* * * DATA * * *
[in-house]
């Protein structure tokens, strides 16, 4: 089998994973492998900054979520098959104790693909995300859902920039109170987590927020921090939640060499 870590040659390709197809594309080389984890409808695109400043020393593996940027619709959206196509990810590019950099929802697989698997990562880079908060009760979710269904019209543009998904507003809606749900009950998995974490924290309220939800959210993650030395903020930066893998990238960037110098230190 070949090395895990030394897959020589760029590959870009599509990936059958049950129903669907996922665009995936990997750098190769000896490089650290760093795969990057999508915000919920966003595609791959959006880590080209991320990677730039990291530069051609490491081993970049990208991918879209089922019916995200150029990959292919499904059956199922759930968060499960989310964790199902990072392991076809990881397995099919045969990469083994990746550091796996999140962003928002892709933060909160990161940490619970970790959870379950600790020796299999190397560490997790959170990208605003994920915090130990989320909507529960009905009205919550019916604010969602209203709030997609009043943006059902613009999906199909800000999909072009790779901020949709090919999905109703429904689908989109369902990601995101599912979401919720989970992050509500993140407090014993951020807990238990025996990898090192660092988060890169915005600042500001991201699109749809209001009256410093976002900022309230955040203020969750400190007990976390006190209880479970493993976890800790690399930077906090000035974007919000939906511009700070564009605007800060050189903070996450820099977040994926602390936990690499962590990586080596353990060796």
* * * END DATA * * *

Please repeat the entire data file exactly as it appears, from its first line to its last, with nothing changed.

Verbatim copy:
[in-house]
């Protein structure tokens, strides 16, 4: 089998994973492998900054979520098959104790693909995300859902920039109170987590927020921090939640060499 870590040659390709197809594309080389984890409808695109400043020393593996940027619709959206196509990810590019950099929802697989698997990562880079908060009760979710269904019209543009998904507003809606749900009950998995974490924290309220939800959210993650030395903020930066893998990238960037110098230190 070949090395895990030394897959020589760029590959870009599509990936059958049950129903669907996922665009995936990997750098190769000896490089650290760093795969990057999508915000919920966003595609791959959006880590080209991320990677730039990291530069051609490491081993970049990208991918879209089922019916995200150029990959292919499904059956199922759930968060499960989310964790199902990072392991076809990881397995099919045969990469083994990746550091796996999140962003928002892709933060909160990161940490619970970790959870379950600790020796299999190397560490997790959170990208605003994920915090130990989320909507529960009905009205919550019916604010969602209203709030997609009043943006059902613009999906199909800000999909072009790779901020949709090919999905109703429904689908989109369902990601995101599912979401919720989970992050509500993140407090014993951020807990238990025996990898090192660092988060890169915005600042500001991201699109749809209001009256410093976002900022309230955040203020969750400190007990976390006190209880479970493993976890800790690399930077906090000035974007919000939906511009700070564009605007800060050189903070996450820099977040994926602390936990690499962590990586080596353990060796």